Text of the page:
Hidden Mexico: Catemaco, the Center for Witchcraft
Switzerland plus Witches!Click thumbnail to view full-size
"Eye of toad; wing of bat!" Mum!!!
Ask any Mexican male if he believes in witches and witchcraft and he’ll deny it with laugh. Put the same question to a woman and she will look fearfully over her shoulder, shudder, and confess that she does.
The truth is that witchcraft is alive and well in Mexico and most men as well as their womanfolk believe in it under the brittle sophisticated surface.
In Mexico, with a few dollars and the assistance of the local witch (every town has one) all ills are curable, from the unfaithful husband, to the bunion on your toe. Spells can be cast on the unwary who have committed all manner of sins and as they occasionally seem to be effective, the practice survives.
Several parts of the Republic are more convenient to the pointed hat and broomstick brigade, but perhaps the best known to Mexicans - and the least visited by tourists, is the beautiful lake of Catemaco in southern Vera Cruz state.
This is also the center of the “puros” industry: cigars or cheroots to Anglos. The twin towns of Santiago Tuxtla and prettier San Andres Tuxtla houses all the “fabricas” small factories where scores of local girls and guys, earning peanuts, roll luxuriant, local grown tobacco into the well known cigars of the area, said to approach Cuba in quality.
The little village of Catemaco lies a few miles south of San Andres. The houses and business district, such as it is, stretches for a few miles around the north of the Lake Catemaco. Stunning views of the mountainous backdrop to the south has earned the area the title “Switzerland of Mexico,” (vying with several other places claiming the same sobriquet, including Valle de Bravo in Mexico State).
When I was there a few years ago, boats were available for hire to tour around the ten-mile-long (and about 8 wide) body of water. Inexpensive restaurants of dubious quality abound, but they were so cheap no one minds. The local whitefish caught on the lake are delicious.
OK, enough tourist fluff yet, what about the “brujeria,” (witchcraft)?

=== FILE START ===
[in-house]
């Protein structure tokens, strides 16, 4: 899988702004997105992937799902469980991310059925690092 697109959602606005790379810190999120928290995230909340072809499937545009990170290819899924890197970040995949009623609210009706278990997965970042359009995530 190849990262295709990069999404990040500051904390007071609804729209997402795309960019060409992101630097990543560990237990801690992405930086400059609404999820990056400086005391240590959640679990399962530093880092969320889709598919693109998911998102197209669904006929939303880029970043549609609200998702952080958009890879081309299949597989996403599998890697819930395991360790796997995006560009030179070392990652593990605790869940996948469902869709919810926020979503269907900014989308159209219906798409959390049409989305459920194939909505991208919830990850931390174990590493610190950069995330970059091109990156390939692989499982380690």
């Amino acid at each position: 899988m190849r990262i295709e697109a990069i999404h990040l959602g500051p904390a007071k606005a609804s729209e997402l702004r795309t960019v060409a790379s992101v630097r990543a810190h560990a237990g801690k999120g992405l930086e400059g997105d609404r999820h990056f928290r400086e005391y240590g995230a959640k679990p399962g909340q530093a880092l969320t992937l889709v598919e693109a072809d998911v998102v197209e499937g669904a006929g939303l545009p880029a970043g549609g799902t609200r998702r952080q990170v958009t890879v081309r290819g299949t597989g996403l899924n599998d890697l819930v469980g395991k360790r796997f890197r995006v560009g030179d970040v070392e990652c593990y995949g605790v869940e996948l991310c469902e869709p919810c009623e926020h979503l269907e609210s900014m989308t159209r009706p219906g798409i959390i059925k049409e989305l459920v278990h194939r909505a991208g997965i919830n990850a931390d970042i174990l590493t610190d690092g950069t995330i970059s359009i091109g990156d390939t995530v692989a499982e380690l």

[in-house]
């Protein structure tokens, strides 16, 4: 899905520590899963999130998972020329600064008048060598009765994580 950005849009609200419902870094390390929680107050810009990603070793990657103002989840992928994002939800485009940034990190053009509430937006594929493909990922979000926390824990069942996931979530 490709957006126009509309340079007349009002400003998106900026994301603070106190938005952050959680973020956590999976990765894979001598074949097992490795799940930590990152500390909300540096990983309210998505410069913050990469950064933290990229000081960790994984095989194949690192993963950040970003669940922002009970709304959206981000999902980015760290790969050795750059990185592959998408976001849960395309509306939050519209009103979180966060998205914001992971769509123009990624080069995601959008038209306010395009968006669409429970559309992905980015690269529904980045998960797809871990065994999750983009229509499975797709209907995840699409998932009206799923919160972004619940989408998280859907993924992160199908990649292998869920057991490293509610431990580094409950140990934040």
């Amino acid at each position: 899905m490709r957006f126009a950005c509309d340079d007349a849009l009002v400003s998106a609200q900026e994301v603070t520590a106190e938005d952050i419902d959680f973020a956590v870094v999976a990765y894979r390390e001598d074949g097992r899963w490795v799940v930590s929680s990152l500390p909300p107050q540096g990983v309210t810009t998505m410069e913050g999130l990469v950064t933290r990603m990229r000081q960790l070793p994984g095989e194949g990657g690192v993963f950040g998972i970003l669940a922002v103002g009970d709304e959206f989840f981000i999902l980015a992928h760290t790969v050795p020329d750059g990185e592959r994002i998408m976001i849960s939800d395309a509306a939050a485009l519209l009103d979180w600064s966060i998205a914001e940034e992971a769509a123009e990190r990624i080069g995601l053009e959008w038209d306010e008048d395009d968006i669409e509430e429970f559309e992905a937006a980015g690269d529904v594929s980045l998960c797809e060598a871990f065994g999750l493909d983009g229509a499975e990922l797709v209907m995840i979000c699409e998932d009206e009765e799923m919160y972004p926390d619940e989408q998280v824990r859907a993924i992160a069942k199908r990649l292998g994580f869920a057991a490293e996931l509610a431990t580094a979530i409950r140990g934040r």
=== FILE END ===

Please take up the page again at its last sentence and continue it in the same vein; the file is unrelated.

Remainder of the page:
Female Brujas are witches in Mexico, and the spell-binding blokes are called “brujos.” Another lot more concerned with healing are the “”curanderos,” or “curers.”
Most of the witches are men in the area, but women are available for those who prefer their attentions. The witchery here goes back hundreds of years, predating the Spanish Conquest in the early 16th Century.
There’s nothing mysterious or secretive about the practice , I saw lists of brujos in shop notice boards and just about any taxi driver will take you to his favorite. (he gets a commission). The consultations (sales pitches) and subsequent action is not expensive for Mexican pilgrims, but Gringos will expect to pay a lot more, especially for talismans, which make great gifts for the credulous back in Peoria.
Almost never visited are two tropical beaches north-east of the Lake: When I was there, I gave up half way along this extremely rocky and serpentine route. It may be OK by now, if not, four-wheel drive is recommended - or a tank. Another nice little “Laguna,” (lake) lies along this route, the Laguna de Sontecomapan. You may be the only ones there, especially before early March, which is the “witching season” in Catemaco and members of the “eye of toad, and wing of bat” set come from all round Mexico.
This is a fascinating part of Mexico: very tropical and humid most of the time. The people live in palm tree shaded mud and straw huts in the poorer parts of the Tuxtlas. Don’t forget to pick up your puros before you leave the area, they will be worth 10 times the price back in Europe…if one explodes, you will know a companion has had a successful spell woven about your undeserving head…(That’ll teach you to flirt with the bar girls!)
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